FIELD OF THE INVENTION
The invention relates to the field of networked virtual environments, in particular to on-line computer gaming and interactive systems.
BACKGROUND ART AND SUMMARY OF THE INVENTION
On-line computer gaming is known. A number of Internet-based gaming portals, e.g., http://games.yahoo.com, offer multi-player games, tournaments, etc. The aforementioned yahoo web server indicated that on Friday Dec. 14, 2001, 78239 players were involved in a wide variety of games in multiple categories. Using an HTML browser, an individual or a team can select and then participate in a particular game or a tournament, e.g., with a particular opponent, earn points, ratings and other types of rewards reflecting their skill and ingenuity. Players are required to register with the site. Their game actions may be monitored and recorded. Similar sites specializing in a certain game category, e.g., action, strategy, board, etc., are also known. Consider http://www.strategy-gaming.com/—a strategy oriented web site that provides information, strategy guides, reviews and other services to the gaming community. A number of PC games, e.g., DOOM, also enable the user to play against the computer or against other players via a network, e.g., LAN, WAN. In another example “Motor City online” at http://mco.ea.com/main.html enables a PC user with an Internet connection to participate in a virtual car race. Users are also enabled to trade virtual equipment, modify original configurations, etc.
Standalone, specialized video gaming platforms, such as Sony PlayStation, Microsoft XBOX, Nintendo GameCube, are also known. In December of 2001, Microsoft Corp. announced that it was on track to ship 1,000,000 devices until the end of the year. Microsoft also announced plans to provide networking capabilities for the device some time in 2002 (see http://news.cnet.com/news/0-1006-200-8161627.html).
Playing electronic games successfully, whether against the computer or human opponents, involves diverse skills, e.g., motor skills, strategy skills, virtual equipment design, and requires innovation with regard to many aspects of a given virtual environment. Innovative approaches, e.g., strategies, are distributed via on-line publications, software patches, cheats and other means. A successful strategy or a combination of game tools, e.g., “magic spells”, may provide a player or a team with a significant advantage over their opponents. On the other hand, when the novel advancement is revealed, e.g., through a game against the opponent, nothing prevents other gamers to repeat the innovation without any compensation to the innovator. Therefore an incentive is created for withholding new ideas, thus limiting development of the game. Henceforth, a condition exists that prevents less advanced users from moving further within the game, which in turn may lead to frustration and limited participation in the activity. As discussed above, user participation is of a major economic value to game portal operators, game developers and distributors, and eventually to the gamers community.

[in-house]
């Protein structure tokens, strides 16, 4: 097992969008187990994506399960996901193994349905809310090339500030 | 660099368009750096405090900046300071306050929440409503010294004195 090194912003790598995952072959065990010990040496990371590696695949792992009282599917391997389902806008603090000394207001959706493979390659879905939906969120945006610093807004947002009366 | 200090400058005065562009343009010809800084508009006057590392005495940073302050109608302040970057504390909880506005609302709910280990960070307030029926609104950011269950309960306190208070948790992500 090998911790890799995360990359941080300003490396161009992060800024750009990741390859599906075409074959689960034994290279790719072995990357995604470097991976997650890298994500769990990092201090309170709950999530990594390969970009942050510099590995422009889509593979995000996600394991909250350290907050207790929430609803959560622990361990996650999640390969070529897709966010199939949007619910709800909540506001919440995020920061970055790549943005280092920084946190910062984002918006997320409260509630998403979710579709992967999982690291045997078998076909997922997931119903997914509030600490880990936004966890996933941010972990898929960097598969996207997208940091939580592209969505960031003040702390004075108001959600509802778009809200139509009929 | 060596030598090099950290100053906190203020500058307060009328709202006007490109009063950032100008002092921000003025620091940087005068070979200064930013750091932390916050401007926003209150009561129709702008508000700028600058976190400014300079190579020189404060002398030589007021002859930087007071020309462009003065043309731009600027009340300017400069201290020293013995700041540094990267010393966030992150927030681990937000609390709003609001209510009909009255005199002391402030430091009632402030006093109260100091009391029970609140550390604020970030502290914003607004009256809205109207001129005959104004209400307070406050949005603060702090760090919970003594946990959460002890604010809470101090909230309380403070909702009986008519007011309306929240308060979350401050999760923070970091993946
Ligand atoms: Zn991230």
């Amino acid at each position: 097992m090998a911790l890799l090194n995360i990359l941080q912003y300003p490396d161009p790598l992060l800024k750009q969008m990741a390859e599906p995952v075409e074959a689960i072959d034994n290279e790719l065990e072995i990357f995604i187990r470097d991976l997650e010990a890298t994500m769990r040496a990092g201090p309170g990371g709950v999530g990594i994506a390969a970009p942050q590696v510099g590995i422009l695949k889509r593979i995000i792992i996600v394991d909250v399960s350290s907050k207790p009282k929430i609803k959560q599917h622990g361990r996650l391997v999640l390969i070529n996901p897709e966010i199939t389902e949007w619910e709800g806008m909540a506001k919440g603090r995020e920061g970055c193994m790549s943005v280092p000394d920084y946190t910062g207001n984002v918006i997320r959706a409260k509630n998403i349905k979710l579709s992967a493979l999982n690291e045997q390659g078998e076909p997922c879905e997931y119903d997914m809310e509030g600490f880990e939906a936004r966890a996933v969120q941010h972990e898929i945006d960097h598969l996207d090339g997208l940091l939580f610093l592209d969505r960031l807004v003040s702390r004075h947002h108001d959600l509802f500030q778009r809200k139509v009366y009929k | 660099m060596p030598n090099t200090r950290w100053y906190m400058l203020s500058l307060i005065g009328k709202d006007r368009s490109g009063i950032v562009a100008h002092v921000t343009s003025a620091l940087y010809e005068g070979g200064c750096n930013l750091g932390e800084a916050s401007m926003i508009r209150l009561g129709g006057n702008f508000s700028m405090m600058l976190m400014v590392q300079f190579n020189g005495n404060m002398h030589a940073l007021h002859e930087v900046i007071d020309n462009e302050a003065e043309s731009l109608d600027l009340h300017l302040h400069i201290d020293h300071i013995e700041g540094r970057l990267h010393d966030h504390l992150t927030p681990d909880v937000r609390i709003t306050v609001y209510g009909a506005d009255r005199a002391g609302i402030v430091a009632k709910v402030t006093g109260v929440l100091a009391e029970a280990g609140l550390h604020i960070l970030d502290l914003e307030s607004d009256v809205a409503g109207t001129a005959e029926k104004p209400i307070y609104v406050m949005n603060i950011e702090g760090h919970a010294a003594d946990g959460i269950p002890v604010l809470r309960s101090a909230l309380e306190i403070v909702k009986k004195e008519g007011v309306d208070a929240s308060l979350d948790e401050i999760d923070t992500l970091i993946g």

Accordingly, a need exists for an efficient system for encouraging, protecting and distributing novel approaches, e.g., within a particular game context, especially in a network environment.
The inventor has noticed a parallel between the above scenario and the laws on intellectual property rights (IPR), which have been called into being in order to stimulate progress in the useful arts. Consider the U.S. Patent and Trademark Office (USPTO), whose basic role over 200 years has been to promote the progress of science and the useful arts by securing for limited times to inventors the exclusive right to their respective discoveries (Article 1, Section 8 of the United States Constitution). Similar national and supra-national organizations and arrangements exist all over the globe.
Direct application of traditional intellectual property rights in an environment created around an electronic game has some serious limitations. One is the length and the cost of the process to secure one's right to an invention. That is, it usually takes several years to obtain a patent, while the lifespan of a popular electronic game is much shorter. Also, patent applications are prepared and prosecuted by professionals, who possess the necessary technical, linguistic as well as legal skills.
Another set of problems relates to criteria currently applied to establishing the novelty of an idea. The parties involved have to conduct extensive searches among millions of documents, e.g., in order to identify proper prior art. Evolving technical fields, term definitions, semantic differences, drawing interpretation, etc., complicate the searches. In another aspect, important criteria such as “obviousness”, and “person skilled in the art” are open to interpretation and different interpretations emerge over time and in different jurisdictions.